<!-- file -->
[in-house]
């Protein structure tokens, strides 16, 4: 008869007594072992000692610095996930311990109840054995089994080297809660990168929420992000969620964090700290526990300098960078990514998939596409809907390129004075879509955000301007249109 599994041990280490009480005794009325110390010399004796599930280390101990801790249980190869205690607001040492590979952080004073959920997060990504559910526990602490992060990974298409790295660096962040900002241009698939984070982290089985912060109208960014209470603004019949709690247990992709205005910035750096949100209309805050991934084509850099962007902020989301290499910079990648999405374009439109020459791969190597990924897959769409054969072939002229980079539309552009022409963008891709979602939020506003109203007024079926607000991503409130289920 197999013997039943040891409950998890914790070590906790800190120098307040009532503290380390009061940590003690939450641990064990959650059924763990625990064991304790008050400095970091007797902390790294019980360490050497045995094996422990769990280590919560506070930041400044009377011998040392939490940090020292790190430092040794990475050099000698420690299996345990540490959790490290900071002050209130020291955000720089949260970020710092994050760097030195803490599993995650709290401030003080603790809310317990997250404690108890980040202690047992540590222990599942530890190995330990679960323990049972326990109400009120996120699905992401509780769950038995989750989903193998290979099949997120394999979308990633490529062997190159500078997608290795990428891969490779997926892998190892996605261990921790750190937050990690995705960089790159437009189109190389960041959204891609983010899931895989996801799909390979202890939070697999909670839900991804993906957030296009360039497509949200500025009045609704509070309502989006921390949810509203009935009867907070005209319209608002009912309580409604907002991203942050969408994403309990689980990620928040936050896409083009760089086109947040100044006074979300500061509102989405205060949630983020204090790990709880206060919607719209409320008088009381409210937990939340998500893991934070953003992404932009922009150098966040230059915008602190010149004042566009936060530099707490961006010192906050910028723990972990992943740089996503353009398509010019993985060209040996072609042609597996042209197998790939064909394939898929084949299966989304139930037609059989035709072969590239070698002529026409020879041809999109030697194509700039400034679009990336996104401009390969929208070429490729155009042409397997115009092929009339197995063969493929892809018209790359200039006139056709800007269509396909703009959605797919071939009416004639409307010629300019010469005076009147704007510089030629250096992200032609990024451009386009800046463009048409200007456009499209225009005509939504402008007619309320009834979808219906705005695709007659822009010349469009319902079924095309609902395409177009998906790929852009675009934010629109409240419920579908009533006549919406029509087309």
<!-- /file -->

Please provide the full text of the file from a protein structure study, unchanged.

[in-house]
């Protein structure tokens, strides 16, 4: 008869007594072992000692610095996930311990109840054995089994080297809660990168929420992000969620964090700290526990300098960078990514998939596409809907390129004075879509955000301007249109 599994041990280490009480005794009325110390010399004796599930280390101990801790249980190869205690607001040492590979952080004073959920997060990504559910526990602490992060990974298409790295660096962040900002241009698939984070982290089985912060109208960014209470603004019949709690247990992709205005910035750096949100209309805050991934084509850099962007902020989301290499910079990648999405374009439109020459791969190597990924897959769409054969072939002229980079539309552009022409963008891709979602939020506003109203007024079926607000991503409130289920 197999013997039943040891409950998890914790070590906790800190120098307040009532503290380390009061940590003690939450641990064990959650059924763990625990064991304790008050400095970091007797902390790294019980360490050497045995094996422990769990280590919560506070930041400044009377011998040392939490940090020292790190430092040794990475050099000698420690299996345990540490959790490290900071002050209130020291955000720089949260970020710092994050760097030195803490599993995650709290401030003080603790809310317990997250404690108890980040202690047992540590222990599942530890190995330990679960323990049972326990109400009120996120699905992401509780769950038995989750989903193998290979099949997120394999979308990633490529062997190159500078997608290795990428891969490779997926892998190892996605261990921790750190937050990690995705960089790159437009189109190389960041959204891609983010899931895989996801799909390979202890939070697999909670839900991804993906957030296009360039497509949200500025009045609704509070309502989006921390949810509203009935009867907070005209319209608002009912309580409604907002991203942050969408994403309990689980990620928040936050896409083009760089086109947040100044006074979300500061509102989405205060949630983020204090790990709880206060919607719209409320008088009381409210937990939340998500893991934070953003992404932009922009150098966040230059915008602190010149004042566009936060530099707490961006010192906050910028723990972990992943740089996503353009398509010019993985060209040996072609042609597996042209197998790939064909394939898929084949299966989304139930037609059989035709072969590239070698002529026409020879041809999109030697194509700039400034679009990336996104401009390969929208070429490729155009042409397997115009092929009339197995063969493929892809018209790359200039006139056709800007269509396909703009959605797919071939009416004639409307010629300019010469005076009147704007510089030629250096992200032609990024451009386009800046463009048409200007456009499209225009005509939504402008007619309320009834979808219906705005695709007659822009010349469009319902079924095309609902395409177009998906790929852009675009934010629109409240419920579908009533006549919406029509087309």